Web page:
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Publication numberUS5318960 A
Publication typeGrant
Application numberUS 07/893,011
Publication dateJun 7, 1994
Filing dateJun 3, 1992
Priority dateJun 3, 1992
Fee statusLapsed
Publication number07893011, 893011, US 5318960 A, US 5318960A, US-A-5318960, US5318960 A, US5318960A
InventorsFrank Toppo
Original AssigneeFrank Toppo
Export CitationBiBTeX, EndNote, RefMan
External Links: USPTO, USPTO Assignment, Espacenet
Oil continuous solution: oil surfactant, co-solubilizer, water; viscosity
US 5318960 A
Abstract
Compositions for pain relieving non-steroidal anti-inflammatory drugs and/or medicaments such as ibuprofen, methotrexate, capsaicin, diphenhydramine, aspirin, methylnicotinate and other medicaments largely soluble in oil, alcohol, and/or water, are produced for transdermal delivery. The composition is manufactured by admixing an appropriate amount of oil surfactant with an appropriate amount of pharmaceutically approved co-solubilizer alcohol to establish a non aqueous phase. The oil surfactant may be a polyethoxylated oil such as castor oil. The co-solubilizer may be isopropyl alcohol or virtually any other alcohols except for methanol. Thereafter, an appropriate amount of distilled water is slowly added to the homogeneous or non-aqueous phase to further reduce viscosity. The final admixture is a clear, oil-continuous solution having a viscosity no greater than 850 centistokes as measured by the VST Hoppler method at 25 degrees Celsius. The composition produced has the capacity to affect the individual surface skin cells (corneocytes) and allow the passage of medicaments to sub-dermal afflicted areas deep within the skin.
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Claims(26)
I claim:
1. A transdermal delivery composition comprising an oil continuous solution of a pain relieving substance, an oil surfactant, a co-solubilizer, and water and having a viscosity of no greater than 850 centistokes and wherein said pain relieving substance is selected from the group consisting of ibuprofen, methotrexate, aspirin, salicylic acid, capsaicin, diphenhydramine, naproxen, phenlbutazone, sulindac, diflunisal, piroxicam, indomethacin, meclofenamate sodium, ketoprofen, telmetin sodium, diclofenac sodium, hydroxychloroquine sulphate, penicillamin, flurbiprofen, mefenamic acid, diphenhydramine hydrochloride, cetodolac, and methyl-nicotinate, and wherein said pain relieving substance comprises no more than about 15 milligrams of each 100 milliliter volume of said oil continuous solution, said oil surfactant comprises no more than about 40% of said oil continuous solution by volume, said co-solubilizer comprises no more than about 21% of said oil continuous solution by volume, and said water comprises no more than about 29% of said oil continuous solution by volume.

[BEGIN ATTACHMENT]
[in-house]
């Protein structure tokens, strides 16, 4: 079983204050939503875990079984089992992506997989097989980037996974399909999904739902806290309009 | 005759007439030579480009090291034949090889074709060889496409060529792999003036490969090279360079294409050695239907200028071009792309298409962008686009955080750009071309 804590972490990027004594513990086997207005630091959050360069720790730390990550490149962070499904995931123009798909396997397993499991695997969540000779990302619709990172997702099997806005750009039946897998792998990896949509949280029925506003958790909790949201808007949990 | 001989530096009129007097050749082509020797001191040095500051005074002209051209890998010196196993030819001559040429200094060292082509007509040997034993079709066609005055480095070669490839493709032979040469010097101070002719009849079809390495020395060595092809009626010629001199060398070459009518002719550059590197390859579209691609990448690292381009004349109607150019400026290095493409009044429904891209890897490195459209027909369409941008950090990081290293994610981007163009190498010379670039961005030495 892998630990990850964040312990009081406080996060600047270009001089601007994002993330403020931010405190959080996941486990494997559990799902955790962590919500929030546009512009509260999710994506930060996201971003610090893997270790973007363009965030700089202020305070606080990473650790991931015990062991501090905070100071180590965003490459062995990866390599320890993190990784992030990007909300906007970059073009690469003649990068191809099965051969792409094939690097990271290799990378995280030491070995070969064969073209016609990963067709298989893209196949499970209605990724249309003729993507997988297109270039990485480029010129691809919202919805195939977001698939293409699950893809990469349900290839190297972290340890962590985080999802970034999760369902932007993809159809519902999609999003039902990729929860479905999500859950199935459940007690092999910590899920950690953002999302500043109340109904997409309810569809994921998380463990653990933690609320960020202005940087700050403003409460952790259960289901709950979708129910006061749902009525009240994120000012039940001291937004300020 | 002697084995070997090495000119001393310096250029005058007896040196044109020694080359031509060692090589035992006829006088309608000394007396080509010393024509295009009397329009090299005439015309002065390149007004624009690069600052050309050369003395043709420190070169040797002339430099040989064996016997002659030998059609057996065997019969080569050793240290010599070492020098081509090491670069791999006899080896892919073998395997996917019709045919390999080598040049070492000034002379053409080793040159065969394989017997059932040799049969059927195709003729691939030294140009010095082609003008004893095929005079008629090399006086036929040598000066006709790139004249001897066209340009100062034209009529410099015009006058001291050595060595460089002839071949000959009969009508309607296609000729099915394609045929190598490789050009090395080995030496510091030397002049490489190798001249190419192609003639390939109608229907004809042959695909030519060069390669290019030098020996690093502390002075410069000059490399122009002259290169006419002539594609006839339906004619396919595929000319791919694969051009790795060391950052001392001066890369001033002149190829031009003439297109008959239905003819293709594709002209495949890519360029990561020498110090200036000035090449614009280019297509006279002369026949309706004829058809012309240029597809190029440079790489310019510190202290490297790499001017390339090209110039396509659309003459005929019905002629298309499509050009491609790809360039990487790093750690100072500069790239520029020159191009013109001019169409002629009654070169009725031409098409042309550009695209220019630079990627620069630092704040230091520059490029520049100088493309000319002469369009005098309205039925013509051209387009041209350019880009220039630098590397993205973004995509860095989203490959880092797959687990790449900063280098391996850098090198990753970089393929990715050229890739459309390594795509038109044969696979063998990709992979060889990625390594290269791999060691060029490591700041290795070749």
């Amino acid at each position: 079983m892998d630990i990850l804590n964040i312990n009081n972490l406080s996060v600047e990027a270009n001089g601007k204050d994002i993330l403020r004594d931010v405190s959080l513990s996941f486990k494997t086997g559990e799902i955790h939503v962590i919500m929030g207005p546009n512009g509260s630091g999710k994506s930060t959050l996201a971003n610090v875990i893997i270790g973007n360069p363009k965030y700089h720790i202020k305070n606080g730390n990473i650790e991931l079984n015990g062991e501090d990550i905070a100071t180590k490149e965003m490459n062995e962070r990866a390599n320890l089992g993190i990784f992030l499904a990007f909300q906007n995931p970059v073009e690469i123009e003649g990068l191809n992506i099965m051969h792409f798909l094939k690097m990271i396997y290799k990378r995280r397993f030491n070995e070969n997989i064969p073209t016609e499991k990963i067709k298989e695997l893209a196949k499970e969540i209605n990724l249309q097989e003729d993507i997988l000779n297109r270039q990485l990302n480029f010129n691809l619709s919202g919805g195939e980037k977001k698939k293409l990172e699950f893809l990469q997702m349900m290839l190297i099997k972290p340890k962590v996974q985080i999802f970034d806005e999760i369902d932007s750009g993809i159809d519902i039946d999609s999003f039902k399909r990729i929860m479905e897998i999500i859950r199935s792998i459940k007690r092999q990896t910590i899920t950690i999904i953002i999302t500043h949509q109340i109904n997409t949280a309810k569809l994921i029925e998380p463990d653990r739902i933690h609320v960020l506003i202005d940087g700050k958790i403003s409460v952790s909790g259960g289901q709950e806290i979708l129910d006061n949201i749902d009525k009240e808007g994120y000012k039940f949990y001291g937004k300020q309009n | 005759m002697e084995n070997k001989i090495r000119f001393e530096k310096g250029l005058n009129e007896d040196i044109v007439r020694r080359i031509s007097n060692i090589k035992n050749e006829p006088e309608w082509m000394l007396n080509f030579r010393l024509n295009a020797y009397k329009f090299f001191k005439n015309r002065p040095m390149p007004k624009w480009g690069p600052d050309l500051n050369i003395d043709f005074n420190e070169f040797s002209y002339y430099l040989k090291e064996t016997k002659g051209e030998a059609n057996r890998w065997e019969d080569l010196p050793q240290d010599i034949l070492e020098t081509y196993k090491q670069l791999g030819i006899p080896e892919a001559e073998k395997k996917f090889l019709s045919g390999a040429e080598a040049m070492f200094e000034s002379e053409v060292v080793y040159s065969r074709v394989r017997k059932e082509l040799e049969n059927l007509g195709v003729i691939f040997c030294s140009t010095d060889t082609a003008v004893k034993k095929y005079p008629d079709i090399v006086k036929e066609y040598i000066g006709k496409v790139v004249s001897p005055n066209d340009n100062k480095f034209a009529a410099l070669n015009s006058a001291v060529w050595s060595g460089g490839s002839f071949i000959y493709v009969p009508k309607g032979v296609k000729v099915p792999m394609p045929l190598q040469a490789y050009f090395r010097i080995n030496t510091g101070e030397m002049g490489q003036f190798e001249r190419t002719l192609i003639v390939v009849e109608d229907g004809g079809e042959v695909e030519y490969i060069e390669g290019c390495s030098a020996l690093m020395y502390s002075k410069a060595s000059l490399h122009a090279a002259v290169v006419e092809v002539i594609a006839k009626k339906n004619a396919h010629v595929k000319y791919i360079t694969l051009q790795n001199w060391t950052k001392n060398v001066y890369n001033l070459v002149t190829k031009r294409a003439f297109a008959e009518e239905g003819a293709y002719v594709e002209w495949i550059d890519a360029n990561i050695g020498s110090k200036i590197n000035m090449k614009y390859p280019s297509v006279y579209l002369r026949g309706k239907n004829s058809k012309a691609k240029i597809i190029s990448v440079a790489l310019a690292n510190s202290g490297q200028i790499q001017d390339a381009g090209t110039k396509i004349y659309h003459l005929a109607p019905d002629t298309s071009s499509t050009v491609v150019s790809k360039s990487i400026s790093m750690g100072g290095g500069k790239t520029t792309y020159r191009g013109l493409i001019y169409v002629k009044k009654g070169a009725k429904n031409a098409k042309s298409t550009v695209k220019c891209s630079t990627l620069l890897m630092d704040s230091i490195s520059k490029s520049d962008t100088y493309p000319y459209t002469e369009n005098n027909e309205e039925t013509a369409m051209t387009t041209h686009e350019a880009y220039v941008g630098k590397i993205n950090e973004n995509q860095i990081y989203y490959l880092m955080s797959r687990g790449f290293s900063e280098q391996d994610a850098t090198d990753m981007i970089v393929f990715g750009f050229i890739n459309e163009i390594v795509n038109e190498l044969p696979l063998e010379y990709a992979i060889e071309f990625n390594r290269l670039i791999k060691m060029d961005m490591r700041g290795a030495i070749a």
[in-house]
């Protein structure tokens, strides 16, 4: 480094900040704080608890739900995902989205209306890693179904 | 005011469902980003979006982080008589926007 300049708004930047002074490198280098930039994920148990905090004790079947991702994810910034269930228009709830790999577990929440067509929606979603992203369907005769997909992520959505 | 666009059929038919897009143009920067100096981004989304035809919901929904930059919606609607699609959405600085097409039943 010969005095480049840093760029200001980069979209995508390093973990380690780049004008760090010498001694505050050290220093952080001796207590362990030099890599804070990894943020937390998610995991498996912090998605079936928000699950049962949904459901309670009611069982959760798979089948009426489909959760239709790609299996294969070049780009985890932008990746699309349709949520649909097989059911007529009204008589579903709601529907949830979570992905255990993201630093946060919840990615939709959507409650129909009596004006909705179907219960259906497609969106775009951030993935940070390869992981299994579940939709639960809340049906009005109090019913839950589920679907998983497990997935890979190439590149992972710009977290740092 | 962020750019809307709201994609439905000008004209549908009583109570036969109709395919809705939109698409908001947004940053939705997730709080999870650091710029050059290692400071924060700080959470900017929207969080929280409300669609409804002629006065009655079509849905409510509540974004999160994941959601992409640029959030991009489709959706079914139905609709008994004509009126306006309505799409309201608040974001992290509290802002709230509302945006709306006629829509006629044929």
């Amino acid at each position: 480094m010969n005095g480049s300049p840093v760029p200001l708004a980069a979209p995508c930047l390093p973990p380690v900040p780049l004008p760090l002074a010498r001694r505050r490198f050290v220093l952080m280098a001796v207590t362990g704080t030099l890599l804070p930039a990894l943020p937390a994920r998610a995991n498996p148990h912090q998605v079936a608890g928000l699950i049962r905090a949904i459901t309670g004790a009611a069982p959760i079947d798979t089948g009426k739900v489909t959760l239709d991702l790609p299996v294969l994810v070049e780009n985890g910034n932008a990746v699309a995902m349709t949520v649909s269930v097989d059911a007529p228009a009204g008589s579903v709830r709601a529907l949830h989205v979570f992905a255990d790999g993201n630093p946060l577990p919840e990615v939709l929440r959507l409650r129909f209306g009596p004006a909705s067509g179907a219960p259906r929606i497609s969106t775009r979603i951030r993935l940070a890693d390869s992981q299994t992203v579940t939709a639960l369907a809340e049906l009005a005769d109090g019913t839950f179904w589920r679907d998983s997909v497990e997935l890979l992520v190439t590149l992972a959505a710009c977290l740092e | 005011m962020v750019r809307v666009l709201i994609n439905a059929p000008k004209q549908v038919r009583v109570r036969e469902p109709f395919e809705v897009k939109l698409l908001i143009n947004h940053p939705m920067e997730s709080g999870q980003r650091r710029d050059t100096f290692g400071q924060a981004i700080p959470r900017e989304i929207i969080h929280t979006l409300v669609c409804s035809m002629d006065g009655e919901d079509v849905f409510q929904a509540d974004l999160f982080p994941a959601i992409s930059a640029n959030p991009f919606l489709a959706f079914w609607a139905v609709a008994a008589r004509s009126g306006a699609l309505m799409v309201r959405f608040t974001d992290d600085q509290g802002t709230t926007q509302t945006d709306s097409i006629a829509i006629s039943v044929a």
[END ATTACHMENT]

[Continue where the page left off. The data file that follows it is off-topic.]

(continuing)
2. A transdermal delivery composition according to claim 1 wherein said water is distilled water.
3. A transdermal delivery composition according to claim 2 wherein said distilled water comprises no more than 29% of said oil continuous solution by volume.
4. A transdermal delivery composition according to claim 1 wherein said pain reliever is comprised of ibuprofen.
5. A transdermal delivery composition according to claim 1 wherein said pain reliever is comprised of methotrexate.
6. A transdermal delivery composition according to claim 1 wherein said pain reliever is comprised of capsaicin.
7. A transdermal delivery composition according to claim 1 wherein said pain reliever is comprised of diphenhydramine.
8. A transdermal delivery composition according to claim 1 wherein said pain reliever is comprised of methylnicotinate.
9. A transdermal delivery system according to claim 1 wherein said pain reliever is comprised of at least one substance selected from the group consisting of capsaicin, aspirin, salicylic acid, methyl-nicotinate, indomethacin and ketoprofen.
10. A transdermal deliver system according to claim 9 further comprising capsaicin and at least one substance selected from the group consisting of aspirin, salicylic acid, indomethacin and ketoprofen.
11. A transdermal delivery system according to claim 9 further comprising diphenhydramine.
12. A transdermal delivery composition according to claim 9 wherein said co-solubilizer is comprised of an alcohol.
13. A transdermal delivery composition according to claim 9 wherein said co-solubilizer is comprised of isopropyl alcohol.
14. A transdermal delivery composition according to claim 9 wherein said co-solubilizer is selected from the group consisting of isopropyl alcohol, glycerin, propylene glycol, polyethylene glycol, SD-3A and ethyl alcohol.
15. A transdermal delivery composition according to claim 9 wherein said oil surfactant is comprised of polyethoxylated castor oil.
16. A transdermal delivery composition according to claim 9 wherein said oil surfactant is comprised of an ethoxylated sorbitan.
17. A transdermal delivery composition according to claim 9 wherein said oil surfactant is comprised of a sorbitan fatty acid ester.
18. A transdermal delivery composition according to claim 9 wherein said oil surfactant is an comprised of an ethoxylated sorbitol.
19. A transdermal delivery composition according to claim 9 wherein said oil surfactant is comprised of a sorbitol ester.